Question about DataBases

What’s the difference between MySQL and Cassandra??

MySQL and Cassandra are two representatives of different kinds of databases.

MySQL is, like e.g. PostgreSQL or OracleDB, a relational database: Data is stored in tables which can have relations with each other. The data can be accessed by a structured query language (SQL, sometimes pronounced “ess queue el”, sometimes “sequel”), a standard which has evolved since the 50s/60s.

Cassandra is, like e.g. MongoDB, a different kind of database. These non-relational databases are a newer development. They are optimized for speed, efficiency and incomplete data, not so much for retrieving very complex information distributed over many tables.

There is still no standard language to access and manipulate data in non-relational databases: Every system has its own language, though it often resembles SQL.

When it comes to choose the right system, there is no better or worse: It depends very much on the task, you want to implement.

If you have a huge collection of things with relatively little specific information about each item, then you should probably choose a non-relational type of database.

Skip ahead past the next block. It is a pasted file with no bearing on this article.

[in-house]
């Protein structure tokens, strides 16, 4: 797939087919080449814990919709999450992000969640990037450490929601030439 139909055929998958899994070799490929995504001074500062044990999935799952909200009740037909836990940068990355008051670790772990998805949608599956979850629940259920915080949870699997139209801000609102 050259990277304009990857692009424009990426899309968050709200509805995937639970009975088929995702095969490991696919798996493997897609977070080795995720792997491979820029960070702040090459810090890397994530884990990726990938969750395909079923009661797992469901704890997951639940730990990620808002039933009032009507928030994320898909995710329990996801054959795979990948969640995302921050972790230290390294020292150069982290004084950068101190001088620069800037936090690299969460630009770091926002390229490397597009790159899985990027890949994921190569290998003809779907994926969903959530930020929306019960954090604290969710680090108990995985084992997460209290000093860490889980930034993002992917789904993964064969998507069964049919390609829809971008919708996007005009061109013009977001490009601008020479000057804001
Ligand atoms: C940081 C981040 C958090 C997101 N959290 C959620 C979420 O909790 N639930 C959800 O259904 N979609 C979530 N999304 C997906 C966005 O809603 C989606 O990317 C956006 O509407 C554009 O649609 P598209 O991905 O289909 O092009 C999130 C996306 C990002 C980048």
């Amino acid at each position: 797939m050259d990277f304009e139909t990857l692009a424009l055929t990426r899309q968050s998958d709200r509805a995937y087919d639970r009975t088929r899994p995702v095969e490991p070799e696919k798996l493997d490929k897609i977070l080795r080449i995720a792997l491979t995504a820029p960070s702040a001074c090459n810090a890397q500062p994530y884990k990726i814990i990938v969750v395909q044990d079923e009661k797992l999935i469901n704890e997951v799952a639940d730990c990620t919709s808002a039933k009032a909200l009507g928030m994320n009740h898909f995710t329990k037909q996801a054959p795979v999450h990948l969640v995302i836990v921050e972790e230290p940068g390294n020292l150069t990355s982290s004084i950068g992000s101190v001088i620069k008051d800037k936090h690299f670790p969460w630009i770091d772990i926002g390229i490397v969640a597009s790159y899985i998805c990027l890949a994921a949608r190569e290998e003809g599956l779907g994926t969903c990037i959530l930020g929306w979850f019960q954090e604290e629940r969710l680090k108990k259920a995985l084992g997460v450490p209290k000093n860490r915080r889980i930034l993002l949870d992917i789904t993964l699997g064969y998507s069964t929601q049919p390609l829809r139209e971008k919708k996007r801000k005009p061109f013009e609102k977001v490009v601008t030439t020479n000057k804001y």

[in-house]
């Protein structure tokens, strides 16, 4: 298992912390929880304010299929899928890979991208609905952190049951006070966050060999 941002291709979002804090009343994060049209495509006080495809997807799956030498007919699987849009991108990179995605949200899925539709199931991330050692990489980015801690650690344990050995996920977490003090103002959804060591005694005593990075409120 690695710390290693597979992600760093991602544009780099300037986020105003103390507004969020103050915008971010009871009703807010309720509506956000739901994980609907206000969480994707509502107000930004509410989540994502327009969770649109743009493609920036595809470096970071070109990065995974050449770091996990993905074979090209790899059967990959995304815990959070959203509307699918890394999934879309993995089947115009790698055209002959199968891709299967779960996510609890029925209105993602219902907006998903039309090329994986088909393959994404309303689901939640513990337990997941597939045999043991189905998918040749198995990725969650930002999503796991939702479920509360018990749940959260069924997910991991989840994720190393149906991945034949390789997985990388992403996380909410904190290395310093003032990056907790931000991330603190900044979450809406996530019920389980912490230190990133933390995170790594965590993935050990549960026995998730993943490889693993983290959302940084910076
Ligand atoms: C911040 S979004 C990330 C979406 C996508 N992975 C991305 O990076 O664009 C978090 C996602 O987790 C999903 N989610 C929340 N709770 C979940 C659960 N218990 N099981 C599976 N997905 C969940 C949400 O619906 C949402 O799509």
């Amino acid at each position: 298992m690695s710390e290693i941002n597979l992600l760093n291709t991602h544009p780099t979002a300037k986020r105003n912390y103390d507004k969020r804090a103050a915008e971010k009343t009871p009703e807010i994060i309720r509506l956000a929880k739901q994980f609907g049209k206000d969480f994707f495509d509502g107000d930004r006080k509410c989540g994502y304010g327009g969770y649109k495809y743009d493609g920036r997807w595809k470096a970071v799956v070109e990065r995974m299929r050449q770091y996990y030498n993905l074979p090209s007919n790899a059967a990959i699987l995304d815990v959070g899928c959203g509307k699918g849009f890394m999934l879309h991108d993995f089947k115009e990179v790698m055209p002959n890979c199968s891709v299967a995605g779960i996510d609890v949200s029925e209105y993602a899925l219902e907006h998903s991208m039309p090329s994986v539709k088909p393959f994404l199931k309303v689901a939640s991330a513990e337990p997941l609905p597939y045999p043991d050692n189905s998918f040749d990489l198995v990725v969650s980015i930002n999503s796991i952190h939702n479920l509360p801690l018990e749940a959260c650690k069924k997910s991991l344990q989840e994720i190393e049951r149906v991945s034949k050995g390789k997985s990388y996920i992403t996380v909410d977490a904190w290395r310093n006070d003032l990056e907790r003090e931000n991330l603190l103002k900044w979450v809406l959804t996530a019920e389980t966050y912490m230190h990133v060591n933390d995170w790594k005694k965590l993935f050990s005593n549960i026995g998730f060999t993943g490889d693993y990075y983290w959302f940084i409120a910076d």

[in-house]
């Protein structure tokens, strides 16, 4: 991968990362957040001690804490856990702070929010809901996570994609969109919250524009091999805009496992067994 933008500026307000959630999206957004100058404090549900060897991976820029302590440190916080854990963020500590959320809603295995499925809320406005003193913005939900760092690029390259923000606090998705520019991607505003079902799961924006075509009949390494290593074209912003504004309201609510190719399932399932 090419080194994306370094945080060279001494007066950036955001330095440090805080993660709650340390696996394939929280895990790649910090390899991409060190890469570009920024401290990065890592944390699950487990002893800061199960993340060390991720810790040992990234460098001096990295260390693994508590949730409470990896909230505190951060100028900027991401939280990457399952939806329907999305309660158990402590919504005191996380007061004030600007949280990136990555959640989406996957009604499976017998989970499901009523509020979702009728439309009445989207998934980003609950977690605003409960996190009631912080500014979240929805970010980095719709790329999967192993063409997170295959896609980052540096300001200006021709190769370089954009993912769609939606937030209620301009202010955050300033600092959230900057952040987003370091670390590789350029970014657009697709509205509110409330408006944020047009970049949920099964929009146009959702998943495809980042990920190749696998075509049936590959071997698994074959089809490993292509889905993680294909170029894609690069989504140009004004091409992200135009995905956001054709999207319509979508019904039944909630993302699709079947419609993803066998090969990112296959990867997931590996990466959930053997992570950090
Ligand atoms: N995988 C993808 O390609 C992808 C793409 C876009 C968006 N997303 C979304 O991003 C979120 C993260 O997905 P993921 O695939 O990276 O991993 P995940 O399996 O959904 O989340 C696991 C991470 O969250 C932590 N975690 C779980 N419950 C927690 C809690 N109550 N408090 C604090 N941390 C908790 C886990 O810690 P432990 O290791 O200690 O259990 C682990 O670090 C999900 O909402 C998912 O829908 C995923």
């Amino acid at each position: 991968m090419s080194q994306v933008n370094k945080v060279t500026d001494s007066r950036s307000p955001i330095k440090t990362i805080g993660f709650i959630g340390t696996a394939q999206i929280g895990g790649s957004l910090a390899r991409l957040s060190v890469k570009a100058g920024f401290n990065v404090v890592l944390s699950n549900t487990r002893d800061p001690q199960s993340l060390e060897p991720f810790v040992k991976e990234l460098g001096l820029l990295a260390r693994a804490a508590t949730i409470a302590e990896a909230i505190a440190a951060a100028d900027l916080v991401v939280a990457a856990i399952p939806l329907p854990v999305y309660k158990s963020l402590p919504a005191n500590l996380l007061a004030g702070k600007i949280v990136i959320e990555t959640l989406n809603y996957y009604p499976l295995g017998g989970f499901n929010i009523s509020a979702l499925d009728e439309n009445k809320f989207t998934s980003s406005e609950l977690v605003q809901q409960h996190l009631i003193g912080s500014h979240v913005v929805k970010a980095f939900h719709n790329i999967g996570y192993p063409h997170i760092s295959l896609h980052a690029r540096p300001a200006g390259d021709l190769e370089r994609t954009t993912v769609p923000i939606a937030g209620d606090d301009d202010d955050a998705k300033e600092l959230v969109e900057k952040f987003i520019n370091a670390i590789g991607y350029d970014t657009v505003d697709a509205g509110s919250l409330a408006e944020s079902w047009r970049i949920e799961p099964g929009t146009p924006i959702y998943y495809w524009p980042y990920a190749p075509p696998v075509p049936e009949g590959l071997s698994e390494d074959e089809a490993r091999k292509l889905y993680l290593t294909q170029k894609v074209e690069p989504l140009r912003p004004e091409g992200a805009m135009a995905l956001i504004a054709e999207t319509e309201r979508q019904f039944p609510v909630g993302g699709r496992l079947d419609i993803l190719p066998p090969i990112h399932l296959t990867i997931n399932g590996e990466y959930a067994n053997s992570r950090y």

If you have a smaller collection of things with a lot of specific information about each item, then the traditional relational type of database, is probably your friend.


I’m not a DB expert, but I have lots of experience with PostgreSQL and a bit of experience here and there with different types of NoSQL (usually embedded).

I must say that I personally find NoSQL databases just way simpler, way easier to comprehend and therefore way easier to work with and build on. It’s still tough for me to sometimes “think in SQL”, as in modelling your data models in a way that fits the relational database structure. Sure, you always see examples online, showing customers and how much they spent, etc. However, this is not the only type of model you want to save in a database. There are millions of models that do not even come close to a table structure and yet, they need to be often put into a SQL database, like Postgres, just because “we have been using it since ever, so we use it now for this, too”. This means, that you sometimes need to simplify or sometimes dumb down or usually complicate your models to a less optimal structure, just to appease the demands of the SQL structure. It implies so many restrictions.
However, in my opinion, NoSQL is finally freedom. You can do whatever the fuck you want and NoSQL just accepts it, as if it were part of your programming language, instead of some alien making incomprehendable demands.

So, if I have the choice, I tend to choose a NoSQL database, independent of the situation at hand, because it’s stress-free and you aren’t forced to think in grids, rows and columns.